Oversight Board Overturns Meta in Iranian Woman Confronted on Street Case

The Oversight Board has overturned Meta’s original decision to take down a video showing a man confronting a woman on the streets of Iran for not wearing the hijab. The post did not violate the Violence and Incitement rules because it contains a figurative statement, rather than literal, and is not a credible threat of violence. Shared during a period of turmoil, escalating repression and violence against people protesting, access to social media in Iran is crucial, with the internet representing the new battleground in the struggle for women’s rights. As Instagram is one of the few remaining platforms not to be banned in the country, its role in the anti-regime “Woman, Life, Freedom” movement has been immeasurable, despite the regime’s efforts to instill fear and silence women online. The Board concludes that Meta’s efforts to ensure respect for freedom of expression and assembly in the context of systematic state repression have been insufficient and it recommends a change to the company’s Crisis Policy Protocol.

About the Case

In July 2023, a user posted a video on Instagram in which a man confronts a woman in public for not wearing the hijab. In the video, which is in Persian with English subtitles, the woman responds by saying she is standing up for her rights. An accompanying caption expresses support for the woman and Iranian women standing up to the regime. Part of the caption, which also criticizes the regime, includes a phrase that translates as, “it is not far to make you into pieces,” according to Meta.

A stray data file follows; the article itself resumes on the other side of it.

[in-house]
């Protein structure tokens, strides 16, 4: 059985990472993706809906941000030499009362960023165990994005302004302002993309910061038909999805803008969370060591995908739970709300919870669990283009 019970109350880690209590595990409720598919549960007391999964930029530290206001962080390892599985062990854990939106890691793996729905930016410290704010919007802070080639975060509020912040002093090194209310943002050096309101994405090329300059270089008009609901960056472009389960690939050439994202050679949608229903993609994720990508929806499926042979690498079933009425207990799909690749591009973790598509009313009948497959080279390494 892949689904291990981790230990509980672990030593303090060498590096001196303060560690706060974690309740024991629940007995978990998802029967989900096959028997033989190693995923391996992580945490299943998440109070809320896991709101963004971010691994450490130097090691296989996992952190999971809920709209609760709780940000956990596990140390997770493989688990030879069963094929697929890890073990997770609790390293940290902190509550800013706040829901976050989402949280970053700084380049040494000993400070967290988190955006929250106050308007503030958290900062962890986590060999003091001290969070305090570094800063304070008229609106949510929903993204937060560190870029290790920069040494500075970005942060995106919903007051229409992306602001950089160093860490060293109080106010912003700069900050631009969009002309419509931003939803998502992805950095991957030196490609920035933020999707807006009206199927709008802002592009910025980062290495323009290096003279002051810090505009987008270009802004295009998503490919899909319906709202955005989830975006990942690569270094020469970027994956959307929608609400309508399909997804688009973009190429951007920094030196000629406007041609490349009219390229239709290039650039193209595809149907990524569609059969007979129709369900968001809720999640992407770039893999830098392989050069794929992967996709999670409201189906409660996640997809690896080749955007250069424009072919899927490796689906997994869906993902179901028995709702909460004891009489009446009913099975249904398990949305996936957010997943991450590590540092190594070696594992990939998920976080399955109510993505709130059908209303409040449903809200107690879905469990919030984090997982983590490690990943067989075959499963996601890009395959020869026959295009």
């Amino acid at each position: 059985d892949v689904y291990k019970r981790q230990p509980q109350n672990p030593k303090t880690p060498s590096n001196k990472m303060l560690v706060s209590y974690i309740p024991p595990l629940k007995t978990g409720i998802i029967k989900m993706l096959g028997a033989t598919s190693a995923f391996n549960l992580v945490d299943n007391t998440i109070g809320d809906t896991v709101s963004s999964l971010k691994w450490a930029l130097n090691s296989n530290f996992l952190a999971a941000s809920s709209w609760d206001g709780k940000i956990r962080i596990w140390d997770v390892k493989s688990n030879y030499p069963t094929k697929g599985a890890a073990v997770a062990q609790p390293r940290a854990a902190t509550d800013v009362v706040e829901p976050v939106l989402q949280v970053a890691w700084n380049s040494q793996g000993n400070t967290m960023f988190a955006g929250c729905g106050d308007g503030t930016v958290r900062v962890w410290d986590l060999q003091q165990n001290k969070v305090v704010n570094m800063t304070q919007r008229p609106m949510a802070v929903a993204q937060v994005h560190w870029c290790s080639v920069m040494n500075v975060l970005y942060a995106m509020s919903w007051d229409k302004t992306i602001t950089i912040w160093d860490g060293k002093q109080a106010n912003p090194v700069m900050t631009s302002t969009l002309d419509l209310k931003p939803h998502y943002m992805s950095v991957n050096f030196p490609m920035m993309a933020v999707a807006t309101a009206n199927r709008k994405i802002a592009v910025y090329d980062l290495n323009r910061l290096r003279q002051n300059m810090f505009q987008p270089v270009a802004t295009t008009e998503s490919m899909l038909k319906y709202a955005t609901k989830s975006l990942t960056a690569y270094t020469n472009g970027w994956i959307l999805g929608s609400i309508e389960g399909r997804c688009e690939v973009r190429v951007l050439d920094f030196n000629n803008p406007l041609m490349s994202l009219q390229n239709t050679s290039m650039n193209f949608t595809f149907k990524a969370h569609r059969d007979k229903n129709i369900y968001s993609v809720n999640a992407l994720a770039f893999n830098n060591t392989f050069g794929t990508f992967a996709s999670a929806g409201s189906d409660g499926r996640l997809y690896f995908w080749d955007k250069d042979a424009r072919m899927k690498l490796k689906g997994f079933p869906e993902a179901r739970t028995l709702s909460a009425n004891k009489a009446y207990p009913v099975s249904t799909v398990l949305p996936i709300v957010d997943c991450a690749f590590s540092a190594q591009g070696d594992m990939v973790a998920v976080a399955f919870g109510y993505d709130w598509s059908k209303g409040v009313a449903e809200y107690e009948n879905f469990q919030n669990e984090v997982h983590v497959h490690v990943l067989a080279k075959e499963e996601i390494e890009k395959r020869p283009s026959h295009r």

Iran’s criminal code penalized women who appeared in public without a “proper hijab” with imprisonment, a fine or lashes. In September 2023, Iran’s regime approved a new Hijab and Chastity Bill under which women could face up to 10 years in prison if they continue to defy the mandatory hijab rules. The caption in this post makes it clear the woman in the video has already been arrested.

First flagged by Meta’s automated systems for potentially violating Instagram’s Community Guidelines, the post was sent for human review. Although multiple reviewers assessed the content under Meta’s Violence and Incitement policy, they did not come to the same conclusion, which, in combination with a technical error, meant the post stayed up. A user then reported the post, which led to an additional round of review, this time by Meta’s regional team with language expertise. At this stage, it was determined the post violated the Violence and Incitement policy, and it was removed from Instagram. The user who posted the content then appealed to the Board. Meta maintained its decision to remove the content was correct until the Board selected this case, at which stage the company reversed its decision, restoring the post.

Key Findings